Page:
Looking for a romance that moves from high school into new young adulthood? ✅
This young adult fiction encompasses all of the good suff, making it light, romantic and a quick read. Rowan Roth is a determined young woman and hard working right up to the very end of high school but her witty drive is pushed along by the likes of Neil McNair. The two have been in hefty competition with each other since the time they met. Their schooling has been a constant battle of who will be in first place and who will come in second. Rowan is set on not placing second best in their last bid for victory … winning valedictorian.
Yet as graduation looms and their end of Senior Year celebrations of a Seattle scavenger hunt kicks off, Rowan and Neil begin to realise that rather than opposing each other, they are smarter, swifter and more aligned working together than they ever realised. Slowly, they learn about one another’s lives outside of the small portion of school they experience with one another. Outside hobbies, passions and home lives come into play, furthering even more of their connection.
I read this over a weeks holiday and it was the perfect accompaniment for a light and happy time. I needed a story to get me out of a book slump as I’d just come off the back of reading my second favourite literary novel of 2022 (review coming soon 🤗) – so I needed something a little lighter. The lovely Josh from @joshhortinela recommended this strongly and I was convinced to pick it up!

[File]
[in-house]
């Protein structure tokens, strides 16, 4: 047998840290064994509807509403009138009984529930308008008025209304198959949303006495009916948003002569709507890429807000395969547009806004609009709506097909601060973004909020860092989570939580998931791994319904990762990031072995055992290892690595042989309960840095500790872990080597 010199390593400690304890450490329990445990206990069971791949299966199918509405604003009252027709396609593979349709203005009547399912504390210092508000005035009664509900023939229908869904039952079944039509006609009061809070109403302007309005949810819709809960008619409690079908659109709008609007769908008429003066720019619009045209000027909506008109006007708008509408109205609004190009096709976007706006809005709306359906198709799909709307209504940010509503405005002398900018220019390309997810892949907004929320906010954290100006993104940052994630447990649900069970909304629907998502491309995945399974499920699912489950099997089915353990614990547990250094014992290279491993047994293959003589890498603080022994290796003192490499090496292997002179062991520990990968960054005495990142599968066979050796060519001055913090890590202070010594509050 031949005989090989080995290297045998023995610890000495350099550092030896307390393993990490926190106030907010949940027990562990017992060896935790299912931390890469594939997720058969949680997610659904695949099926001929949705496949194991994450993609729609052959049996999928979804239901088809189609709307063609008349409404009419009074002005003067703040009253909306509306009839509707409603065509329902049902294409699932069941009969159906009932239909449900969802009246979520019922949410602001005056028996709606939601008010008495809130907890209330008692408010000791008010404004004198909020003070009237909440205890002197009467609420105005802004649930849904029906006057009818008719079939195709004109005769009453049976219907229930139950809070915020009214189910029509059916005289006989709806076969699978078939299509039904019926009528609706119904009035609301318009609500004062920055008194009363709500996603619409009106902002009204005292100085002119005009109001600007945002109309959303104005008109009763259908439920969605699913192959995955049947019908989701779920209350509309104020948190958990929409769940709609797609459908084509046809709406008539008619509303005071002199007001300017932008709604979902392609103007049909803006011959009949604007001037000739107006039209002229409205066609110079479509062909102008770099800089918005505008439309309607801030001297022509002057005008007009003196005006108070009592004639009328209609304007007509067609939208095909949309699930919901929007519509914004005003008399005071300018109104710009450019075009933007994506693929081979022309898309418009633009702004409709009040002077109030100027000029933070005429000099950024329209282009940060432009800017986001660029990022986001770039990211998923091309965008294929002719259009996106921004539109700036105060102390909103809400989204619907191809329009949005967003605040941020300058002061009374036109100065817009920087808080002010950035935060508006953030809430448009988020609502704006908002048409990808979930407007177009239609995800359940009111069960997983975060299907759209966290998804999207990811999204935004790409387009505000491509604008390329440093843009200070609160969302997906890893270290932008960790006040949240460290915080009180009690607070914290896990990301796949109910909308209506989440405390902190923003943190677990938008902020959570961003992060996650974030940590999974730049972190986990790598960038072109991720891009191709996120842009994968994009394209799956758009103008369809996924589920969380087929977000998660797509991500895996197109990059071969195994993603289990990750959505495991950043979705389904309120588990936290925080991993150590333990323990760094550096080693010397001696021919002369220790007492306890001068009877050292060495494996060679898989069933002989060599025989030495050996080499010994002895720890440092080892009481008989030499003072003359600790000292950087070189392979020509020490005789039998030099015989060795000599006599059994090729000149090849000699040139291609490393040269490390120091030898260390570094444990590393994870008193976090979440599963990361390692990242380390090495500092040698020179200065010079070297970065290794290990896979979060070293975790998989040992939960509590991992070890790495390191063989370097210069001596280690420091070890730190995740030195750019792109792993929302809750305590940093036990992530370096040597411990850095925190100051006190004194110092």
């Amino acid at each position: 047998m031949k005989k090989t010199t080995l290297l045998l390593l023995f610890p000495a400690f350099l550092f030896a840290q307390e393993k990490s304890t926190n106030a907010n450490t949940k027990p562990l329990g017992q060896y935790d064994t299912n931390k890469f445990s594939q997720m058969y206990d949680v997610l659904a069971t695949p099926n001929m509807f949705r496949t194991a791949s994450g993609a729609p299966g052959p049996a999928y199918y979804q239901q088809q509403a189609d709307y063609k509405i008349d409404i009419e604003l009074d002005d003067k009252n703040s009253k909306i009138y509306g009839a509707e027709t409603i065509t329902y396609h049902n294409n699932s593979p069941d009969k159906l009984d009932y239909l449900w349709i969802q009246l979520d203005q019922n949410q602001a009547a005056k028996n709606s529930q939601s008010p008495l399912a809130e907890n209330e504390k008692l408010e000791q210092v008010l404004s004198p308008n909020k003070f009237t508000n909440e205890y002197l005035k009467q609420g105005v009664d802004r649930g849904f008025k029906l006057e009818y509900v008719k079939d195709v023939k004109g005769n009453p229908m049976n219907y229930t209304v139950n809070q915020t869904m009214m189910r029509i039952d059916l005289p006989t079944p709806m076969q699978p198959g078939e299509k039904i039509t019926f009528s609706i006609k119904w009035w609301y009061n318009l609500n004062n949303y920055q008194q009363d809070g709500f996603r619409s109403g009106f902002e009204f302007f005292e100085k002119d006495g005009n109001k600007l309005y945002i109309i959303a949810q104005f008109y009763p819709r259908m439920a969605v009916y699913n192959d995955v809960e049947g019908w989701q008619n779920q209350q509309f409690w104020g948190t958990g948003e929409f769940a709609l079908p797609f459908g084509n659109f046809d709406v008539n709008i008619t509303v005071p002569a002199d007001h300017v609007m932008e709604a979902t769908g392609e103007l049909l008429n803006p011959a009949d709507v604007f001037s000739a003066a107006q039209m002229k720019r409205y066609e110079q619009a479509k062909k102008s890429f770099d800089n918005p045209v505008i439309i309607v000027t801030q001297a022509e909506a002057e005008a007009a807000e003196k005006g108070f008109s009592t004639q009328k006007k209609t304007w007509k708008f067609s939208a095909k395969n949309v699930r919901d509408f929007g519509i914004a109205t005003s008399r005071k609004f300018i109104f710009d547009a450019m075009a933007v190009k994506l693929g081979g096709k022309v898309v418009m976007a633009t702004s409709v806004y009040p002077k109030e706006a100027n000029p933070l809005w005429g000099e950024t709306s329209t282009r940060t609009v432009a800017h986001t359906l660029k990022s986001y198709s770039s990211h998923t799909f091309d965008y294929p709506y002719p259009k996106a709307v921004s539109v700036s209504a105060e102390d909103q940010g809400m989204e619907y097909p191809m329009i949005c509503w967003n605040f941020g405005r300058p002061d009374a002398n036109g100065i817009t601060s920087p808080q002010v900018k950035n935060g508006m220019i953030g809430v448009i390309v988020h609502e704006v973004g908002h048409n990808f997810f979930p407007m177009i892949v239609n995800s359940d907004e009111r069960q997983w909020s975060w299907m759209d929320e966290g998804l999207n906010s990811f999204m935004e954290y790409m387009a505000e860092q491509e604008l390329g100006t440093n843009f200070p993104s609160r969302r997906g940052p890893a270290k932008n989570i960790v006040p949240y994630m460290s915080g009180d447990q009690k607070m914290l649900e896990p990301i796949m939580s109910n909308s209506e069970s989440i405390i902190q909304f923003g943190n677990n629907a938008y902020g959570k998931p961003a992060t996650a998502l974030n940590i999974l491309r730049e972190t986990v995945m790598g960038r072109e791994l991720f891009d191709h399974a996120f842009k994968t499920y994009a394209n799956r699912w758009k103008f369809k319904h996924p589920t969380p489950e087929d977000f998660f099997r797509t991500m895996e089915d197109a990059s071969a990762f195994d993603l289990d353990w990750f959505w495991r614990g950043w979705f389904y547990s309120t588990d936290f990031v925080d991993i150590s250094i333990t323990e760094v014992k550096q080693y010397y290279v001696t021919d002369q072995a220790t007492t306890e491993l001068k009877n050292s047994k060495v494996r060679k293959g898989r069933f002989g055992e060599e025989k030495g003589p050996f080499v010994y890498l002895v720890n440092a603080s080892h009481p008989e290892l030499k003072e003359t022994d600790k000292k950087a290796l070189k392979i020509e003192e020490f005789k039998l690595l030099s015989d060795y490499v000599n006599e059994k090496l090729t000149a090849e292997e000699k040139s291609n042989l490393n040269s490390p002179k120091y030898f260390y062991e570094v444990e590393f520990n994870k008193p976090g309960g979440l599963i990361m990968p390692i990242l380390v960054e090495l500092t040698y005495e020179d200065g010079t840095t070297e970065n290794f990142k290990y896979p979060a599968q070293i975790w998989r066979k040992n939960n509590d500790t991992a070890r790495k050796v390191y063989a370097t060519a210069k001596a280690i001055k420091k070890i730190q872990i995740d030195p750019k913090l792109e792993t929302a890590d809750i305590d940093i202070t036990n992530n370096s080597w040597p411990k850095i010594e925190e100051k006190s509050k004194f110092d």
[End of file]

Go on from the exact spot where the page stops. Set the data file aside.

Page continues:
Size: BIG but not huge (would have loved to explore another level … but maybe there was and I didn’t notice – Melbourne locals please let me know in the comments)
Thoughts: This bookshops fiction section filled my soul 💖 There was such a variety to pick from and I loved the eclectic variety they stocked. I found their crime fiction section exuberant and fantastic! They had all Agatha Christies, all Lee Child, all Michael Robotham, all of my lovely friend Sulari Gentill in stock. There was no designated Literary section which I always gravitate to in a bookstore, however it was pretty clearly all was mixed in fiction and easy enough to find. The cooking section was extensive and gave me a few ideas for my own local. Their non-fiction section was also full and fresh. I found it helpful and effective just seeing a ‘service/enquiries’ desk. The practicality of that service was great in a space of such size. The one section I felt lacked was their Young Adult, there was almost only half a bays worth of books. YA is such a huge market in our bookstore, therefore I was stunned to see its smallness in a nationals capital. All in all, worth the trip! I came out with four books which you will see in my July Wrap Up very soon.
Happy 💖: ⭐️⭐️⭐️⭐️ (4/5)
Name:Harry Hartog Bookseller
Location: Shop 111/112 South Point Shopping Centre, Anketell St & Reed St N., Greenway, ACT
Size: Average, nice and open
Thoughts: The feeling in a Harry Hartog is moody, mysterious and comforting. I can easily say this chain is kicking goals with its interior design, decor and ascetic. Book wise, I didn’t find much out of the ordinary that our local store doesn’t have. I mostly enjoyed perusing the giftware and book associated items that wrap up and encourage a more calm, enjoyable and relaxed reading experience. For example, there were candles, heat packs, journals and different types of tea which were all available for purchase. I really liked this element of coming away from a bookstore kitted out for your next R&R session. One book was purchased in this visit to Harry Hartog and a lovely print that has made itself onto a wall in my home!
Happy 💖: ⭐️⭐️⭐️ (3/5)
(Note: This picture is not my own)
Location: Canberra Centre, Shop DF24, 148 Bunda St, Canberra ACT
Size: Small in size, big in feeling